But the rumor helped stabilize the market. If the massive decline was the result of a mistake and not some terrible news, that meant there were bargains to be had.

I'm intrigued by the notion of the rumor stabilizing the market. It is very interesting to reflect on what that tells us about how we reason about our computers, and our algorithms, and our observations of systematic behavior.

The WSJ also confirms what others said about the disturbing behavior of so-called "stop-loss" orders during the Flash Crash:

Some of the biggest ETF traders are firms that try to profit from discrepancies between prices of ETFs and the stocks that they track. But as questions mounted about pricing of individual stocks, these firms pulled back from trading. This hurt small investors who had placed "stop-loss orders," aimed at protecting against big losses by automatically selling once prices fell below a certain level. Those orders hit the market when there were virtually no buyers to be found.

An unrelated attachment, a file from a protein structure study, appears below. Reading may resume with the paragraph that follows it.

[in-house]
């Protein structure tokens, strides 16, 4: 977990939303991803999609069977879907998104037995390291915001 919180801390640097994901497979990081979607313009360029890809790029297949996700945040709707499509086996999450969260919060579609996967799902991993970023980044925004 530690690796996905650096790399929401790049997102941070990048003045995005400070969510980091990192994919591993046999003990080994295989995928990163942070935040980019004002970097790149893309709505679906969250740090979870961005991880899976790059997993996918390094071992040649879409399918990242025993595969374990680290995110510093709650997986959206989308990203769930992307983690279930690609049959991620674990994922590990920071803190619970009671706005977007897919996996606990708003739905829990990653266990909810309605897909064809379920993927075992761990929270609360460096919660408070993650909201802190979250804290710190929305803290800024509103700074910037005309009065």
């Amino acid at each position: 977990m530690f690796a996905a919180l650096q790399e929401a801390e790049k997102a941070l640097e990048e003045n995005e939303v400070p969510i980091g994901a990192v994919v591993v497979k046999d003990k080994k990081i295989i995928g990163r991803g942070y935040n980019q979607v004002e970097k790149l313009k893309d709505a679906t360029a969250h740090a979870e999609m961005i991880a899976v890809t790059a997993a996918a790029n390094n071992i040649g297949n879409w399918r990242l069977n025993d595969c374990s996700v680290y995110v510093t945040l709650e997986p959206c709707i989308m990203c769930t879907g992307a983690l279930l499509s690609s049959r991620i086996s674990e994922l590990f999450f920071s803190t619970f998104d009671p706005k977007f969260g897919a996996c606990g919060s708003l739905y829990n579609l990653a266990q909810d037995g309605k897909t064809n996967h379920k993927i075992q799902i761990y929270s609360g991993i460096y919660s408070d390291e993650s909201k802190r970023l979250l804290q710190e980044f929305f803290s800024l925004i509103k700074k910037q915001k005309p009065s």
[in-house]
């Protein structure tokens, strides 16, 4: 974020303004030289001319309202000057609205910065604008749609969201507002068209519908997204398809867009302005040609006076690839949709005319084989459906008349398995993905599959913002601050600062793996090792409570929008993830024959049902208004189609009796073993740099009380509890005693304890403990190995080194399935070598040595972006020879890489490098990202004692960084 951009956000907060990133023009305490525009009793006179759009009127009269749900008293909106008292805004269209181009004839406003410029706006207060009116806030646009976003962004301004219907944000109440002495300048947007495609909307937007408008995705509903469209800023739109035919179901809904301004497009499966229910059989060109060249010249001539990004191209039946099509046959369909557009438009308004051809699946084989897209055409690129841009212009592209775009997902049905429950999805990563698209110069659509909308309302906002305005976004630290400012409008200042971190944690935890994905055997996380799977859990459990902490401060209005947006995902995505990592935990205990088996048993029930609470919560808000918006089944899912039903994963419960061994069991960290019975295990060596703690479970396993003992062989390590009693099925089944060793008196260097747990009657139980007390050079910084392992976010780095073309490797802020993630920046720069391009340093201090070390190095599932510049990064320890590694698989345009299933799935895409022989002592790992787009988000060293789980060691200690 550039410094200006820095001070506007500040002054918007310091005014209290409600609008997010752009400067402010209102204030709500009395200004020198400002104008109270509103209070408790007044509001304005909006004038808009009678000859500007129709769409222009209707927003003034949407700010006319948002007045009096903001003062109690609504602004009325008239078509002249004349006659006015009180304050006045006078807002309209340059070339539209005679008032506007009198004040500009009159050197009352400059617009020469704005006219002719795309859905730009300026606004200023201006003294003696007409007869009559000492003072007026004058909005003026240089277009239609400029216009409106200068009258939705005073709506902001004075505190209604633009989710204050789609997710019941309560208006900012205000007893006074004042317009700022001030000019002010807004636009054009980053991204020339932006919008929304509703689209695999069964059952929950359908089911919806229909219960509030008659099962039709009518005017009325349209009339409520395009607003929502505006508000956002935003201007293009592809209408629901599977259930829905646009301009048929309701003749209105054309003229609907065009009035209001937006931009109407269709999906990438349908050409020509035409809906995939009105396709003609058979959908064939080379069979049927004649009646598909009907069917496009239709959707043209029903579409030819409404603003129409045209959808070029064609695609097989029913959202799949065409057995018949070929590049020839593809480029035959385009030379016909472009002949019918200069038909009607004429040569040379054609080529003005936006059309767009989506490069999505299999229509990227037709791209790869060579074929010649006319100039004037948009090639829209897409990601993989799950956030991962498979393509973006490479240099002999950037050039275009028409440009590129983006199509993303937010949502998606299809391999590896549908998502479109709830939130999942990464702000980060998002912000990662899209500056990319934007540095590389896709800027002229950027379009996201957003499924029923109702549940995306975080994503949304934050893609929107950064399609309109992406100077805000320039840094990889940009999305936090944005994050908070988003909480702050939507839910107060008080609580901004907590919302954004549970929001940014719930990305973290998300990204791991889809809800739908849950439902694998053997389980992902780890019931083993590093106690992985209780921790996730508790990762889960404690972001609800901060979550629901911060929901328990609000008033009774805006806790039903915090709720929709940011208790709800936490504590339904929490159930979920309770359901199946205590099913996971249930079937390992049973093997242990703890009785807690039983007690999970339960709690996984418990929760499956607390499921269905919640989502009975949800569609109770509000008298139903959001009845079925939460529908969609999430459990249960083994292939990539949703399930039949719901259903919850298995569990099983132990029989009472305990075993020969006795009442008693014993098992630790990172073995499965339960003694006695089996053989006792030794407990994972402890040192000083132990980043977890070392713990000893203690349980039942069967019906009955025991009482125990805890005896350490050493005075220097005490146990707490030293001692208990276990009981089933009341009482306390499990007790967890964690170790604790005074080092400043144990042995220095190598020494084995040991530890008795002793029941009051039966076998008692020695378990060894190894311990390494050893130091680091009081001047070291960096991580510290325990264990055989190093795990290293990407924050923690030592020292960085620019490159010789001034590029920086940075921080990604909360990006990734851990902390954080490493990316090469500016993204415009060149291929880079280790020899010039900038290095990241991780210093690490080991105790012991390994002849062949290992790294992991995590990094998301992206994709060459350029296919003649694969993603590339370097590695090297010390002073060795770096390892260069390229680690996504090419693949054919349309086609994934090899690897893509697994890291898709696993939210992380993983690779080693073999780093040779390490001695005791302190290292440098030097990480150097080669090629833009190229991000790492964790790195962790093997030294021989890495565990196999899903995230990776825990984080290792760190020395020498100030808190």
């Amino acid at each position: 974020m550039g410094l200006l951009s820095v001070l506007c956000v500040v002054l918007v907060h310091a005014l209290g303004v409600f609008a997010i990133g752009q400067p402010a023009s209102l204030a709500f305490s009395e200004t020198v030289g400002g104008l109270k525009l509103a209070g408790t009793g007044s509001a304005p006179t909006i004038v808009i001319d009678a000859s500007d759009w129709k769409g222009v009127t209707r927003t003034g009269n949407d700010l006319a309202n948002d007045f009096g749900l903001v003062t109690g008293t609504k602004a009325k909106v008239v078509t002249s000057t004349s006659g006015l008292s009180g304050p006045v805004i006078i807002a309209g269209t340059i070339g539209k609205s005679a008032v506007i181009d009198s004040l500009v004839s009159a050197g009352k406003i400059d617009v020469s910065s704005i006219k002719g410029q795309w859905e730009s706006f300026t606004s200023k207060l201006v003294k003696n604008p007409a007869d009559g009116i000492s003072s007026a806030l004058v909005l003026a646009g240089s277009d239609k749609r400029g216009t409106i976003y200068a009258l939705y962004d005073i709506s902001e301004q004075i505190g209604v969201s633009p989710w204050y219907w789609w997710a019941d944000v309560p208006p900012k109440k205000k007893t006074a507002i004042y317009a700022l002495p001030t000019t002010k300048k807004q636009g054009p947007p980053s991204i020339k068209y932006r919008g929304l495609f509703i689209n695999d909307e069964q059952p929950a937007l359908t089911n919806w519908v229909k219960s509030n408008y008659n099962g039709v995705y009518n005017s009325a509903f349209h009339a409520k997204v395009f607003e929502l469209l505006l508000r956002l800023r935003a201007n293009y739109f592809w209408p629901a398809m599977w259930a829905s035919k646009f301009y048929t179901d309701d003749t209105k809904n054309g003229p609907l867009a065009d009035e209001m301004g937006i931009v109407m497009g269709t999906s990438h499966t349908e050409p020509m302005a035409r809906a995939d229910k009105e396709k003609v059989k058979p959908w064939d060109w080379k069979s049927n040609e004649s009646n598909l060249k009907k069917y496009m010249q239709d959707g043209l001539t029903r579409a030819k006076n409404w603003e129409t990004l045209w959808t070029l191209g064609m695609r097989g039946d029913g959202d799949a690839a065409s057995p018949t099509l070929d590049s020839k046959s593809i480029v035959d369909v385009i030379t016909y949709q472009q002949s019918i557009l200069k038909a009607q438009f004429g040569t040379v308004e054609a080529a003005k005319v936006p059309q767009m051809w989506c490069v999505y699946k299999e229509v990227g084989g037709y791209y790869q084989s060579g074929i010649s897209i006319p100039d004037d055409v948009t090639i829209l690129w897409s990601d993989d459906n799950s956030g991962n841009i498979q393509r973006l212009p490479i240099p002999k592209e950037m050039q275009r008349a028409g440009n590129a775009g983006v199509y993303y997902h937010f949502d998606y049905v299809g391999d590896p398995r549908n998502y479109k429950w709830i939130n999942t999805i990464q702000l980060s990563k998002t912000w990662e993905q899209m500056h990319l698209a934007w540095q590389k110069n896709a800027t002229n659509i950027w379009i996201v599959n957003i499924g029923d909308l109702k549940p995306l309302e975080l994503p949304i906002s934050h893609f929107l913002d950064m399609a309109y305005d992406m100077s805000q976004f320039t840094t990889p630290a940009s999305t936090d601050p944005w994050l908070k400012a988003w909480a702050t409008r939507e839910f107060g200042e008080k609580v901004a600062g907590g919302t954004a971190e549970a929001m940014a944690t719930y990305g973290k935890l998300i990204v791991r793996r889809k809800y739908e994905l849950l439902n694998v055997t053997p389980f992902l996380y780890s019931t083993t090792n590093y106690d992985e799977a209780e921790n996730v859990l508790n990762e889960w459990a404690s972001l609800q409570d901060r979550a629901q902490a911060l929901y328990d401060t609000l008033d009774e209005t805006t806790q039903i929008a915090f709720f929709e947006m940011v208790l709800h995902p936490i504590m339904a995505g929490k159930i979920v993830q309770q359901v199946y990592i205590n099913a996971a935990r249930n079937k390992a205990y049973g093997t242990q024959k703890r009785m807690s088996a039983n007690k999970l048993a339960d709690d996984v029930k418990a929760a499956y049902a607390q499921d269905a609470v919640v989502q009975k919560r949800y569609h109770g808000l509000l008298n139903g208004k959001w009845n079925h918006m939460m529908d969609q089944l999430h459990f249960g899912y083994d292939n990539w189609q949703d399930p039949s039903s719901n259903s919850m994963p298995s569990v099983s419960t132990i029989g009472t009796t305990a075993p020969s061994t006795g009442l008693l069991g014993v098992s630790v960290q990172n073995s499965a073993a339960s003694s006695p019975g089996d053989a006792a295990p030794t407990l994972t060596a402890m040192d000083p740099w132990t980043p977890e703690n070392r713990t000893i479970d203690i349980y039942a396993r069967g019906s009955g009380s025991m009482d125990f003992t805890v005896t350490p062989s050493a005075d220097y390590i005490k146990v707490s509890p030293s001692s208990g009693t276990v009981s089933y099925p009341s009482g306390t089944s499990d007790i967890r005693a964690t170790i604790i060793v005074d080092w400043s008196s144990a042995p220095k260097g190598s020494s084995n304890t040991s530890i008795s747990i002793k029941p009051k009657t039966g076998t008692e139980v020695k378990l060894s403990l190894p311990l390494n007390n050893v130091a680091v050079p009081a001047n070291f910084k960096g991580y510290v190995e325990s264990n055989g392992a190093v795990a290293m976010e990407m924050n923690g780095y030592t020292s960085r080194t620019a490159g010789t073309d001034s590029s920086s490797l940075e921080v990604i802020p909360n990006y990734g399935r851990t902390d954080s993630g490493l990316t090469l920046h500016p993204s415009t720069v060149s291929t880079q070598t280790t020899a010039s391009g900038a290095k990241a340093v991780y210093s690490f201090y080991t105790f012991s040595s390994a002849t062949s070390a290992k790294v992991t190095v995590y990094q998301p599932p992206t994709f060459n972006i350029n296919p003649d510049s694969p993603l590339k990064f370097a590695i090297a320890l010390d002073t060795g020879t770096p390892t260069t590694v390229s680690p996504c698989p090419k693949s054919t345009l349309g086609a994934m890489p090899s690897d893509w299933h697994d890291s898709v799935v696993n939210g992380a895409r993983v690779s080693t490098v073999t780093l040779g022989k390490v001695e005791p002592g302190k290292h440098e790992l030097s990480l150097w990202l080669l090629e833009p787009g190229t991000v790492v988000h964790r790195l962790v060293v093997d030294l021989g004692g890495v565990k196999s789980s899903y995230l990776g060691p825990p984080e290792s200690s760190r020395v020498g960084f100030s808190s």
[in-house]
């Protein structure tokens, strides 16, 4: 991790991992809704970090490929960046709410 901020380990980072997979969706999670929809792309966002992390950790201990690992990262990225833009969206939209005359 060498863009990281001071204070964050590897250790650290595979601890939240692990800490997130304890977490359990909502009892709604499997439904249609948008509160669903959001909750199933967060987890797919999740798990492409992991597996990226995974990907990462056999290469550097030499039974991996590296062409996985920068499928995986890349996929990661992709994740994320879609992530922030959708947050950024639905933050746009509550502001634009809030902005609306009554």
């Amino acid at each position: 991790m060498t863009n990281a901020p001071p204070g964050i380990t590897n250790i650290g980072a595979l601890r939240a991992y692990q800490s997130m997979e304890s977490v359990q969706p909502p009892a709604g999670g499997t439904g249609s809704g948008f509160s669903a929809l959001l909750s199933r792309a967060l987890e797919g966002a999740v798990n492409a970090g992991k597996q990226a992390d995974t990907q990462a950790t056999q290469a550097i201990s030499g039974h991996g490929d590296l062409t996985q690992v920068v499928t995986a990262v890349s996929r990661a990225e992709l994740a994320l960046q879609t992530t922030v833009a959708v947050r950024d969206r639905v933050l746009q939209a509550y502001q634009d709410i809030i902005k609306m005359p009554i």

Unfortunately, as the article notes,

Exchanges are unlikely to be able to prevent high-frequency trading firms or statistical-arbitrage firms from bailing out of the market en masse.

So it's still quite confusing about exactly what went wrong, and what should be done to improve the market behaviors, other than continuing to educate the public about how modern markets operate, and requiring consumer-facing financial firms to provide appropriate tools, and appropriate training, for the individual consumers who are trying to participate in the market themselves (e.g., me, with my Rollover IRA).